The Gospel of Mark

Mark - Lesson 14G

Chapter 14:66-72

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  • Last week, we covered the first two religious trials that took place in the early morning.

    • The first trial was initiated by Annas, the Father-in-Law of Caiaphas.

      • It was this trial that could be seen as a personal vendetta against the Lord Jesus.

      • Within this first trial, we witnessed not only several illegalities in the proceeding but that Annas walked away with no verdict.

    • The second trial was followed by Caiaphas leading the charge forward by seeking to establish frivolous witnesses to testify against Jesus.

      • Not only were the witnesses’ testimonies false, but none of them were lining up to present a positive witness to indict Jesus before the council.

      • This reality shed light on the fact that there were no grounds by which the religious leaders could lawfully find Jesus guilty and proved even more how unlawful these proceedings were.

      • Furthermore, we discovered that evil seeks any means to distort true justice and to establish “relative truth” as the foundation of all truth.

    • Lastly, we discussed that Peter had a brief cameo appearance at the scene of the trial in the courtyard (v.54), however after that, it is as if the scene spotlight shifts back to Jesus and the trial at hand.

      • Tonight, we now see that the spotlight shifts back to Peter where Mark gives the reader a peek inside the reality that Jesus spoke to Peter not too long ago.

      • This early morning scene would be where the outspoken, self-confident, and unrelenting Peter would now face the reality of the very words Jesus told him would happen – Peter would deny Jesus, three times.

      • As we will see, these denials although personal to Peter will shed light for every believer of the danger of self-confidence, the pain of denial, and the beauty of the strength and grace found in Christ.

    • Our outline for tonight will be the following:

      • 1. Peter’s First Denial (v.66-68)

      • 2. Peter’s Second and Third Denial (v.69-71)

      • 3. Peter Weeps (v.72)

      • 4. The Third Religious Trial (Mark 15:1)

    • If I were to put a tag on tonight’s text it would be, The Pain of Denial.

      • With that being said, I invite you to meet me in Mark 14:66 - Mark 15:1.

Mark 14:66  As Peter was below in the courtyard, one of the servant-girls of the high priest *came, 
Mark 14:67  and seeing Peter warming himself, she looked at him and *said, “You also were with Jesus the Nazarene.”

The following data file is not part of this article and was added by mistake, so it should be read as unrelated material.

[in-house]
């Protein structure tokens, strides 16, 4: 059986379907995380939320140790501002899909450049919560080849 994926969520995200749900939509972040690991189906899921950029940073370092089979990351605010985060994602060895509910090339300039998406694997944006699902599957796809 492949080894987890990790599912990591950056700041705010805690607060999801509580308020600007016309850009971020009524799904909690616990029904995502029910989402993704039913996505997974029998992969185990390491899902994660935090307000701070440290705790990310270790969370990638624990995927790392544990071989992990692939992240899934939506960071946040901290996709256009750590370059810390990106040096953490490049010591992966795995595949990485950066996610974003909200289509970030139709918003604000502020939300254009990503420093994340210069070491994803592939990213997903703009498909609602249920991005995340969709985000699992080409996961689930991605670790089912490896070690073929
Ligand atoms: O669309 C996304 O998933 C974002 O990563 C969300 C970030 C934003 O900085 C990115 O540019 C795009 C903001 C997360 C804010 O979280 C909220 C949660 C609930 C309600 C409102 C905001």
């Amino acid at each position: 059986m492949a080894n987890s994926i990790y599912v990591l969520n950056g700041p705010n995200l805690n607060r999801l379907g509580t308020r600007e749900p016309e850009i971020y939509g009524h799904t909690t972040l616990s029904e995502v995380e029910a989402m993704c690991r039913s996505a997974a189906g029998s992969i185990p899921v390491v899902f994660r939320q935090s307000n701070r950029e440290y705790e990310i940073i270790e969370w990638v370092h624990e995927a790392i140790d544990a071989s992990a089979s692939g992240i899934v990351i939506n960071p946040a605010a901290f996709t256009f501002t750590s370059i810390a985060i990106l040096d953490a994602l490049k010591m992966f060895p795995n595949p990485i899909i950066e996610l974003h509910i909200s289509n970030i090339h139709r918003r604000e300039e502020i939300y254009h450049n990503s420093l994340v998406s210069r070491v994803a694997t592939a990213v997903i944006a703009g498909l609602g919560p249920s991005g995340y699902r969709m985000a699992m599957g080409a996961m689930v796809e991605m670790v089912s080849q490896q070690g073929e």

Mark 14:68  But he denied it, saying, “I neither know nor understand what you are talking about.” And he went out onto the porch. 
Mark 14:69  The servant-girl saw him, and began once more to say to the bystanders, “This is one of them!” 
Mark 14:70  But again he denied it. And after a little while the bystanders were again saying to Peter, “Surely you are one of them, for you are a Galilean too.” 
Mark 14:71 But he began to curse and swear, “I do not know this man you are talking about!” 
Mark 14:72   Immediately a rooster crowed a second time. And Peter remembered how Jesus had made the remark to him, “Before a rooster crows twice, you will deny Me three times.” And he began to weep.
Mark 15:1 Early in the morning the chief priests with the elders and scribes and the whole Council, immediately held a consultation; and binding Jesus, they led Him away and delivered Him to Pilate.

(Re-read v.66-68)

  • As I mentioned earlier, we now arrive at the section of Mark where verse 54 left off.

    • It is as if the spotlight shifted from the trial of Jesus to the trial and temptation of the Apostle Peter.

      • Where we witnessed Jesus take on the unfair miscarriage of Justice in the courtyard of the high priest, we now find Peter in a trial within himself which will either lead to remaining firm in Christ or fulfilling the very words of Jesus’ statement to him.

      • “All of you will fall away.”

    • The scene in which we are is still in the courtyard of the high priest but now provides a different perspective if you will.

      • As we discovered in last week’s teaching, it was John who was able to assist Peter into the gates to get into the courtyard.

      • It was a familiar face at the gate who knew John and allowed Peter access, and it would seem to be this same servant-girl who would now recognize Peter.

    • The text mentions in verse 67 that this same servant girl looking at Peter warming himself now moved closer to inquire about his previous surroundings.

      • The word “looking” in verse 67a in Greek is emblepo which means to look intently as if inquiring without speaking.

      • It is as if this servant girl has seen him before and is verifying within her own recollection of this reality.

    • Well, the text goes on to say that after having looked intently, she speaks her mind and blurts out in an accusatory manner, “You also were with Jesus the Nazarene”

      • The word “also” is pointing out the fact that John too was among the crowd of disciples with Jesus in the Garden of Gethsemane.

    • The very words of this girl are indeed true. And if this was a courtroom and she was a witness, this testimony would be affirming to Peter’s guilt, unlike the false witnesses and testimonies given about Jesus.